Besides the assistance afforded by Grimm, we have in Beck

er's Charicles' useful materials. The article “ Ordalien," by W. E. Wilda, in Ersch and Gruber's Allgemeine Encyklopädie, has principally reference to German ordeals. Other literary aids are pot at our command. Grimm * says that such trials as the ordeals of the Germans are so consonant to the childlike and rude character of antiquity, that it would be wonderful if we did not meet with them among other nations also. What he and Becker bring forward in proof of the existence of similar customs among the Greeks and Romans, has been taken proper advantage of in the following remarks.5

Wilda and others say that most authors, even Grimm, have committed an error, in omitting the lot amongst ordeals. Wilda himself mentions it first, and thinks it ought to be reckoned one of the most ancient and really national ordeals of the Germans; nay he says (p. 469,) that the lot is in some measure the purest ordeal, for the result of it, if every thing be done regularly, cannot in the least degree be foreseen by human judgment. Some say that in employing the lot, man, renouncing entirely his own power of decision, commits his cause to blind chance. But how can this be, if divinity directly interfere, and if the benevolence and mercy of God afford man ground for the hope of finding in the lot, not an instance of unregulated chance, but an exercise of Providence? Antiquity evidently saw in the decision by lot, an indication of fate; and we in modern times are not indisposed to the same opinion. And in this manner we have in it a kind of oracle, a prognostication of the dark future. That the Germans too had a

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II. pp. 282–285 of the original. 3 Section 3. vol. 4. pp. 453–490. 4 P. 933, of the first edition.

5 Regarding the connection between the ordeal and the oracle, we refer to Wilda, (p. 453). The single combat plainly served both purposes. As amongst the Germans, (Tacit. Germ. c. 10; comp. Grimm, p. 928,) it gave a prophetic decision, so also in the fight between the Gaul and T. Manlius. Livy, (v11. 11,) says: "Et hercule tanti ea ad universi belli eventum momenti dimicatio fuit, ut Gallorum exercitus proximâ nocte relictis trepide castris, in Tiburtem agrum transierit.” Besides

those in which there was a direct appeal to heaven, other decisions of a judicial nature, among different nations and in different ages, exhibit the same leading idea: for instance, the settlement of a quarrel regarding boundaries between Carthage and Cyrene, (Sallust. Jug. 79,) and between the Swiss Cantons of Uri and Glarus (Grimm, Deutsche Sagen, 287) by a race. Grimm (Rechtsalterth. p. 935) is probably right in classing such a mode of settlement with that by ordeal, though it may be granted that in the case of the race, the belief in an exertion of divine power is less prominent than in the ordeal.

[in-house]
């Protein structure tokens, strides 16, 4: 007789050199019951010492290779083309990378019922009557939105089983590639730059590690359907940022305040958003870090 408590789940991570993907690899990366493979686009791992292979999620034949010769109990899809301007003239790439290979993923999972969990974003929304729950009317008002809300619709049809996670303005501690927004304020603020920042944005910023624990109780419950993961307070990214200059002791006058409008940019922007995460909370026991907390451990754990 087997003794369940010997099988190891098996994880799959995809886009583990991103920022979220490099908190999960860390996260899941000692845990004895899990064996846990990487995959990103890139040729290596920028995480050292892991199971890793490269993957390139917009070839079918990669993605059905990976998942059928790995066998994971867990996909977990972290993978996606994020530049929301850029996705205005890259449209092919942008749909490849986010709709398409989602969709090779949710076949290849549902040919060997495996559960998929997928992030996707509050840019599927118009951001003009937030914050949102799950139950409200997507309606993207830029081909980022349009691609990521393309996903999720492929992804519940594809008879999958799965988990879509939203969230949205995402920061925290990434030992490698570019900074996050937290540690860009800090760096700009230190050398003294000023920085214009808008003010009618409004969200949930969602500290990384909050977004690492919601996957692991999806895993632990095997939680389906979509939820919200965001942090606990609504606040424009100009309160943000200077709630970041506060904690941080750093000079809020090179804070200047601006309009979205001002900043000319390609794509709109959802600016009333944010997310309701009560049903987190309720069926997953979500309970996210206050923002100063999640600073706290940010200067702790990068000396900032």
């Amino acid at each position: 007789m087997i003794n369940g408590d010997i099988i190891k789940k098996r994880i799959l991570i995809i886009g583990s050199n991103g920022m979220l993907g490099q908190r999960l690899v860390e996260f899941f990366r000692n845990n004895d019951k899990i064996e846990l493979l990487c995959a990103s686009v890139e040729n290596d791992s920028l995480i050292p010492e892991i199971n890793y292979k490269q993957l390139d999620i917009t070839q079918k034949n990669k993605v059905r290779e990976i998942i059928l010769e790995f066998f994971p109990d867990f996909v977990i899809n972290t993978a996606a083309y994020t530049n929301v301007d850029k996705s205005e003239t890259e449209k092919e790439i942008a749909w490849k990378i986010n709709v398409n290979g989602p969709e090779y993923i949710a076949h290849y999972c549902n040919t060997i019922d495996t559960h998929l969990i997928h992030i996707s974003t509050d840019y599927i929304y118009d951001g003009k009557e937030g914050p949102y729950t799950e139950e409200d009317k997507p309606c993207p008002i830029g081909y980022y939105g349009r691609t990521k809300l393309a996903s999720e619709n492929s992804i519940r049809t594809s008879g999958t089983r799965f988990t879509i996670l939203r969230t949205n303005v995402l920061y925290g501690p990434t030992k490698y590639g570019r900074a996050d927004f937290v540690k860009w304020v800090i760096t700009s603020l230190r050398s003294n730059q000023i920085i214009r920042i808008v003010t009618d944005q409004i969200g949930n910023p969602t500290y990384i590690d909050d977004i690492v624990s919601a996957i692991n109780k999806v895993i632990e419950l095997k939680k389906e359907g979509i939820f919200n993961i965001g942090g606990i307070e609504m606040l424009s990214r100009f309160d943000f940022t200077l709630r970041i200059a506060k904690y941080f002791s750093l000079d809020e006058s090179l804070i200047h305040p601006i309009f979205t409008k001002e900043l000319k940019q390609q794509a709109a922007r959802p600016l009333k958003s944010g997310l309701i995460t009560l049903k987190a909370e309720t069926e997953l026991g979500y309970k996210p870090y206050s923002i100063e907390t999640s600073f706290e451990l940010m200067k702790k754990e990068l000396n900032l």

divinatio per sortes," is known from Tacitus (Germ. c. 10). With his remarks in that passage, may be compared what Herodotus says of the Scythians. No discussion is required to show that Pindar's “ μάντις ορνίχεσαι και κλάροισι θεοπροπέων ispois,” refers to this kind of “divinatio."8 What Wilda brings forward, appears to us sufficient to prove, that when persons were accused of theft, and when it was wished to discover the murderer of an individual killed in a riot or fray, an ordeal “per sortes," as the Latin legal phrase has it, which reminds us of Tacitus's “divinatio per sortes” among the Germans, was resorted to, though it may neither have been generally nor long employed. As Wilda himself admits, history gives no specific instance of its being used.' Nothing of the kind among the Greeks and Romans of the later ages is known to us; but we think it may safely be asserted, that the idea of recognizing in the decision by lot a decision of heaven, was not foreign to the Homeric age. Hector, on one occasion, in the Miad, 10 challenges to single combat any one of the Greeks who dares to fight with him. Menelaus wishes to accept the challenge, but is restrained by the remonstrances of his brother. Nestor's angry speech puts the dilatory and trembling princes of the Achæans to shame; nine rise, ready to meet the dreaded foe. The question now is, which of them shall obtain the honour. Nestor's advice is to let the lot decide. This counsel is followed : the nine heroes mark their lots, and throw them into the helmet. Then the poet continues, v. 177, foll.: